STEM Children

There are many benefits of play for children, both at school and at home. When we are very young, play is the way we learn about new things. It is a time to use our hands, our minds, and our voices to explore the things around us. Play can positively impact our brain, our academic growth, as well as our creative and social development.

1. Brain

Play and movement fuel your brain! These activities help your brain to make more connections and reinforces memory. Play sends positive messages to our brain. When your brain is fueled, you may have increased energy and even be in a better mood. When learners engage in play, they use their senses, which allows them to process different types of information. This processing also helps learners in their academic and social development. 

We recommend this article: How to Get Kids Interested in STEM

2. Academic 

Play can support academic growth. When learners have a brief “play break”, they are better able to focus their attention on academic tasks. Engaging in pretend play like drama and role play helps to build language skills. When learners navigate play with others, they engage in conversation and share their ideas. Play experiences help learners to take risks and make mistakes that are low stakes, helping them to persevere and grow.

3. Creative

Engaging in different types of play activates our problem-solving skills. It helps us to think creatively about topics and use our imaginations. When our imaginative thinking is fostered, we build stronger empathy and understanding towards others. This not only makes us feel more creative, but it also builds relationships with others.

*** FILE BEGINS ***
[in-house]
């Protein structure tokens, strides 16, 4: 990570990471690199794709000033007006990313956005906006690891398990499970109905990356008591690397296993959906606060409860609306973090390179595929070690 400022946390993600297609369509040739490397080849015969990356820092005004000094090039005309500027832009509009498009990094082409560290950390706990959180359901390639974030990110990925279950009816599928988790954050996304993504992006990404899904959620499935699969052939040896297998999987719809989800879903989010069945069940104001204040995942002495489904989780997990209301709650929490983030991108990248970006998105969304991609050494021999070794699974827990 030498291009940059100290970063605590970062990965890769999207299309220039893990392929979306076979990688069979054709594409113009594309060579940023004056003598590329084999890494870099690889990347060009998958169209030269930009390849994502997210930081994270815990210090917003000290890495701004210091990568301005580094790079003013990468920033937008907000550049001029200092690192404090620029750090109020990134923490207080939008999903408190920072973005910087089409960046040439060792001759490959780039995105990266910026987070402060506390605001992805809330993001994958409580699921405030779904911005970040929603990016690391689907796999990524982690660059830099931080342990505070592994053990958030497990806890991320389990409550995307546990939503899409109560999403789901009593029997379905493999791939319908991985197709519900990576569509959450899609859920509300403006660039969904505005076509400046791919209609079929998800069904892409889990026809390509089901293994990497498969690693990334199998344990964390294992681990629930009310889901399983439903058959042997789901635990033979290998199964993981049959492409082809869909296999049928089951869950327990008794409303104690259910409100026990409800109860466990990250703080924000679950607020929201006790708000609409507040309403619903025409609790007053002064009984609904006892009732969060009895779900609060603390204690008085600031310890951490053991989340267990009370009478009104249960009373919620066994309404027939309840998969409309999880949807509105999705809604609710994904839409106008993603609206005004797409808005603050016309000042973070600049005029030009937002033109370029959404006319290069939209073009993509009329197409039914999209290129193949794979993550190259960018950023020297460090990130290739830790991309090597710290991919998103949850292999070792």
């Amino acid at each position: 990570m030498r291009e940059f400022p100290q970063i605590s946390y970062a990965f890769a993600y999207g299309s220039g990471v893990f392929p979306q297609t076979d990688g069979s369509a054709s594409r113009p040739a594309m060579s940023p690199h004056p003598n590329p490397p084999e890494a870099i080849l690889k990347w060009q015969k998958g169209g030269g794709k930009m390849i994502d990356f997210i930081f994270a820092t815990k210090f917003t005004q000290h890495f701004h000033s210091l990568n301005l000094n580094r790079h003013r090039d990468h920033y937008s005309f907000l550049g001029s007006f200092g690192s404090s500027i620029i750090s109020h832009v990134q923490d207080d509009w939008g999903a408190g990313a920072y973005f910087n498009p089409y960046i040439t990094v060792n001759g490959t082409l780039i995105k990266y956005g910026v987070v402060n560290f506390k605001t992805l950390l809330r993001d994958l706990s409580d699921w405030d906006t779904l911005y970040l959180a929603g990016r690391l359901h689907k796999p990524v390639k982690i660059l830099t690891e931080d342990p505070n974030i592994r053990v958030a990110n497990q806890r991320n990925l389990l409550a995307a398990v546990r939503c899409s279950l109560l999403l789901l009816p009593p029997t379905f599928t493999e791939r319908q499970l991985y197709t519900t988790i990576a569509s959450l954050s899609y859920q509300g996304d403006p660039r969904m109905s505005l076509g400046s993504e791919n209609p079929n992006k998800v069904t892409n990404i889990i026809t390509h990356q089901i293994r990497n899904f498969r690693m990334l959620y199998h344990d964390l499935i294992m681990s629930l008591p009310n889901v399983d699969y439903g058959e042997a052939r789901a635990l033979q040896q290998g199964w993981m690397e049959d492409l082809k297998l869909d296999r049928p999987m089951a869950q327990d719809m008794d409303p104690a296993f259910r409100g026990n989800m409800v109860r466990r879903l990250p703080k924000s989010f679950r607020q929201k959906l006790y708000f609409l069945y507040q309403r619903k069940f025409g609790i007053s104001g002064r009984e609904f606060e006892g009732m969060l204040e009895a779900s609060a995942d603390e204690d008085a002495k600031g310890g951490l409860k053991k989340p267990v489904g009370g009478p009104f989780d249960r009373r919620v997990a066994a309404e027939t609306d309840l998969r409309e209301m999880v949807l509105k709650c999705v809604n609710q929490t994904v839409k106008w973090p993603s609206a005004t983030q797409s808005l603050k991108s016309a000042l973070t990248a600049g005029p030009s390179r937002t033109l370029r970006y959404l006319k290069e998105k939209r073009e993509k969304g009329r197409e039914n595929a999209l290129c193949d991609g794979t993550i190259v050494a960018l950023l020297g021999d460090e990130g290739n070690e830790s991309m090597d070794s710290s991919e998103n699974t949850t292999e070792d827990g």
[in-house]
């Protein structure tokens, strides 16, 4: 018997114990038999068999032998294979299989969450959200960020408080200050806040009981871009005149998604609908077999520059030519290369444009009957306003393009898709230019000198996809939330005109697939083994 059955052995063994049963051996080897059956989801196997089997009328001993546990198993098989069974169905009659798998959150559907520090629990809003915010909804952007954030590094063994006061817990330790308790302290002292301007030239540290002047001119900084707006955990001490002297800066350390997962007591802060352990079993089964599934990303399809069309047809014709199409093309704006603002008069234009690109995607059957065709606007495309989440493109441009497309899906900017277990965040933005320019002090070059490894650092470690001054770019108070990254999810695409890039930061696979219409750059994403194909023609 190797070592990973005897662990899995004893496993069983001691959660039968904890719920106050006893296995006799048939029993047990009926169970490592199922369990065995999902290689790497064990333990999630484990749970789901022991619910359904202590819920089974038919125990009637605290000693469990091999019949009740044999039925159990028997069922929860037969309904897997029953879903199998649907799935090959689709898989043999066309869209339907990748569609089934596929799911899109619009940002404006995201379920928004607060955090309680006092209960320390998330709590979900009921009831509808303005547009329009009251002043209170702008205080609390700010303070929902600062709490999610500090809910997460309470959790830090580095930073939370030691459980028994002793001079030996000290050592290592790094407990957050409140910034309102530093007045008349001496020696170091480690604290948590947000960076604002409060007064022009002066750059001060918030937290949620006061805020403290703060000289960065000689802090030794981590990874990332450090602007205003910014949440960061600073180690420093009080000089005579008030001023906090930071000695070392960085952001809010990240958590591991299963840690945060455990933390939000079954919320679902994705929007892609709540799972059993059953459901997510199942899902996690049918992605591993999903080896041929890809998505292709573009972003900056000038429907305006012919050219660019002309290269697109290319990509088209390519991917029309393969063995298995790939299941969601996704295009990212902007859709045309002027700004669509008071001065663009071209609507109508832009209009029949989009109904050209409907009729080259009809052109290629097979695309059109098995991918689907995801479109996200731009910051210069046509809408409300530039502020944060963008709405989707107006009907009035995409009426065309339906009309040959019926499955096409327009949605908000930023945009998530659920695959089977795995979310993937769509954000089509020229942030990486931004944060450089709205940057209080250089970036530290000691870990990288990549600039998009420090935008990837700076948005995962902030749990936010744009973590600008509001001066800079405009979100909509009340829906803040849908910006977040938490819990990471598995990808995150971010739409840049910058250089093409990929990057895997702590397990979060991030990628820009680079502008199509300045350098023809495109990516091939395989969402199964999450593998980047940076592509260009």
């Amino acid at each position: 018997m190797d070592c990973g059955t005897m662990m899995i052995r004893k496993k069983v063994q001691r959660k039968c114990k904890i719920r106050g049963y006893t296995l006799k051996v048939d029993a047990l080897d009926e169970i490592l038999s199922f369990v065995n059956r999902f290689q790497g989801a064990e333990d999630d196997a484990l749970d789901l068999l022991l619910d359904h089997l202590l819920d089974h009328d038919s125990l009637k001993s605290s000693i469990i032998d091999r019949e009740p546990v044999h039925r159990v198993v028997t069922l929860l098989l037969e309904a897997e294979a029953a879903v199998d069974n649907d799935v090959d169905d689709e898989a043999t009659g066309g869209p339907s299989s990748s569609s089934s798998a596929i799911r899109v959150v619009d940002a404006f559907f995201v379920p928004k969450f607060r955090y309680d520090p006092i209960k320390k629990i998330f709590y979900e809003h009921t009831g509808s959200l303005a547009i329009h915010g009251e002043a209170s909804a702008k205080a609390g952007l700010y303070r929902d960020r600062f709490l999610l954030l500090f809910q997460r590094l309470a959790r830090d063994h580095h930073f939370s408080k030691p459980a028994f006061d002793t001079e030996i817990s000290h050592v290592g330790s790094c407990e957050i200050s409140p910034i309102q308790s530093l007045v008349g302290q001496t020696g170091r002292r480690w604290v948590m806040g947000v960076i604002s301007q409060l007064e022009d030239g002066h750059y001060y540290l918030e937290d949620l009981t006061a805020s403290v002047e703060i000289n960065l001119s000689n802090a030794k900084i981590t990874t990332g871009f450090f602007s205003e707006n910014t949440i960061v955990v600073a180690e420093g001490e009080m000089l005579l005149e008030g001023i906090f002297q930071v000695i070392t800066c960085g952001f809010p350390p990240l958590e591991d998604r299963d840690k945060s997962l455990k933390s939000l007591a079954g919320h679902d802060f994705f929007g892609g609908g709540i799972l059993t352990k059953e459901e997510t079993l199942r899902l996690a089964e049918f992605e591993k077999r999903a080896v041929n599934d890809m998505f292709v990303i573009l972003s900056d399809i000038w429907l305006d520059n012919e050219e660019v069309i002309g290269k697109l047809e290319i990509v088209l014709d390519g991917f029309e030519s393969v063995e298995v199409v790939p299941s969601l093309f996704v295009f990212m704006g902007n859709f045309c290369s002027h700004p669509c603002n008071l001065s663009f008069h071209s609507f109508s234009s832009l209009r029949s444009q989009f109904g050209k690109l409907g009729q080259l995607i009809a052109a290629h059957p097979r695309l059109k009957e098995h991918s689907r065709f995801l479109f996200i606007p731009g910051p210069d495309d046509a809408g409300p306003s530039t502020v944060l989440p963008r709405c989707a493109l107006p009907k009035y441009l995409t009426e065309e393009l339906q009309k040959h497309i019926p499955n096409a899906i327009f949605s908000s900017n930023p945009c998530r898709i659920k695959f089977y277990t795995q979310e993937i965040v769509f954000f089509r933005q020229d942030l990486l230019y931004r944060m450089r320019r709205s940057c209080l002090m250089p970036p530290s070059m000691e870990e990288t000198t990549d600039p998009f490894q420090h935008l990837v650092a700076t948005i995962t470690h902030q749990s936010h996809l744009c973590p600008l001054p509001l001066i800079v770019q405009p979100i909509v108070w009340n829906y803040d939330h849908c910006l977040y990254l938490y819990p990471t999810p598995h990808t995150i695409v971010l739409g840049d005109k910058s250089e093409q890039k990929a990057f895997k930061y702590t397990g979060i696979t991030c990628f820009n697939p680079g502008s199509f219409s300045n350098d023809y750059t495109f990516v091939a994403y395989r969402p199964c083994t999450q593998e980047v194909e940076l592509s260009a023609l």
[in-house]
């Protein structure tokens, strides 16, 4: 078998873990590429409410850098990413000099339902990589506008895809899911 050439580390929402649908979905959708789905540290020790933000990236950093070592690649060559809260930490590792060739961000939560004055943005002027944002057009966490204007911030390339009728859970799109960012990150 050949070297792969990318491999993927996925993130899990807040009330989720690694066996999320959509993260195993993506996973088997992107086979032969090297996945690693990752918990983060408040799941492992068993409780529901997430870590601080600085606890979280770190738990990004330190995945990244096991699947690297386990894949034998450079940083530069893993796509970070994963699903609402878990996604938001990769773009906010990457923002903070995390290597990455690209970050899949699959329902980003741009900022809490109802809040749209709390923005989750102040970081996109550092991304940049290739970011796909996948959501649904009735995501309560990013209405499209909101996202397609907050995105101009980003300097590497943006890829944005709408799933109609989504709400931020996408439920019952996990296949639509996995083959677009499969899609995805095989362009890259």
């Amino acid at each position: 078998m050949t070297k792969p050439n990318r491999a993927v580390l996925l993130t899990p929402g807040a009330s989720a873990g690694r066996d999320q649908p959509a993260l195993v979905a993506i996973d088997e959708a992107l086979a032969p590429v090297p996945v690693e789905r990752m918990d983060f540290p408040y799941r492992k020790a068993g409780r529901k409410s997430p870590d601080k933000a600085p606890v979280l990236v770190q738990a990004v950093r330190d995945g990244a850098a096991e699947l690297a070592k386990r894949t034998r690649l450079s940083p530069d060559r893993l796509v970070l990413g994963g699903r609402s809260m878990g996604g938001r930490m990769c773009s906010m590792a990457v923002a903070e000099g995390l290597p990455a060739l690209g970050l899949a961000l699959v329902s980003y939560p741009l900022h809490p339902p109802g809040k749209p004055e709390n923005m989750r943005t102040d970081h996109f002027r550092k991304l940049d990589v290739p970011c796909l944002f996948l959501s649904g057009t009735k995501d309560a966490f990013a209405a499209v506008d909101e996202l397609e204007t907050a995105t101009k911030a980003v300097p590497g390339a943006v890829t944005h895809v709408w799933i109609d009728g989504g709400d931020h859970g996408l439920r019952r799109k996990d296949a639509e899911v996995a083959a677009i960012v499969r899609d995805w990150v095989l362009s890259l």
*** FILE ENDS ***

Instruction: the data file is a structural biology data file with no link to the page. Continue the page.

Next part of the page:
4. Social

Play, especially free play, supports social development in young people. When they engage in play, it helps to build communication skills, turn-taking, decision-making, and positive social skills. Socializing with peers and engaging in play supports the social emotional development of our students. Play can also build independence, helping learners to develop their own ideas in a positive way.

The walking, dancing, coding companion! Marty the Robot V2

Is STEM play-based learning?

STEM learning doesn’t have to feel like serious learning. STEM is discovery, tinkering, creating, experimenting, and building. It can be creative, iterative, challenging, and playful, all at the same time. We can provide opportunities for students to use tools that inspire play. While the learning experiences that we design may be playful, there is meaningful learning happening. Take a look at these examples:

Two students are "playing" with an electric circuits kit, trying to get a sensor to trigger a buzzer. They are sharing ideas and making decisions together.

The learning behind it: 

  • Properties of electricity

  • The difference between open and closed circuits

  • Series vs. parallel circuits

How does STEM and play fit together?

STEM aligns well with play and shares many of the same benefits. When learners engage in STEM, their work is social as they collaborate on design challenges and get feedback from one another. STEM learning is creative, as students think outside the box to solve problems. The integration of science, technology, engineering, and math is certainly academic as it connects important content areas in hands-on ways that allow students to apply what they are learning. When STEM learning aligns with play in creative and collaborative ways, learners will experience many of the same benefits.

Play in the Classroom

The late Fred Rogers is often credited with saying, “Play is often talked about as if it were a relief from serious learning. But for children, play is serious learning. Play is really the work of childhood.” If play is the “real work” then shouldn’t we be striving to make our classroom instruction more playful? 

STEM aligns well with play, although it isn’t made up of solely play. Effective STEM instruction is grounded in content knowledge and the interconnected nature of science, technology, engineering, and math. When it is approached in a way that is engaging, collaborative, and fun, STEM evokes a sense of playfulness. Whether constructing with cardboard or creating with play dough, we can help all students to access STEM learning when we offer playful opportunities to engage in the learning.

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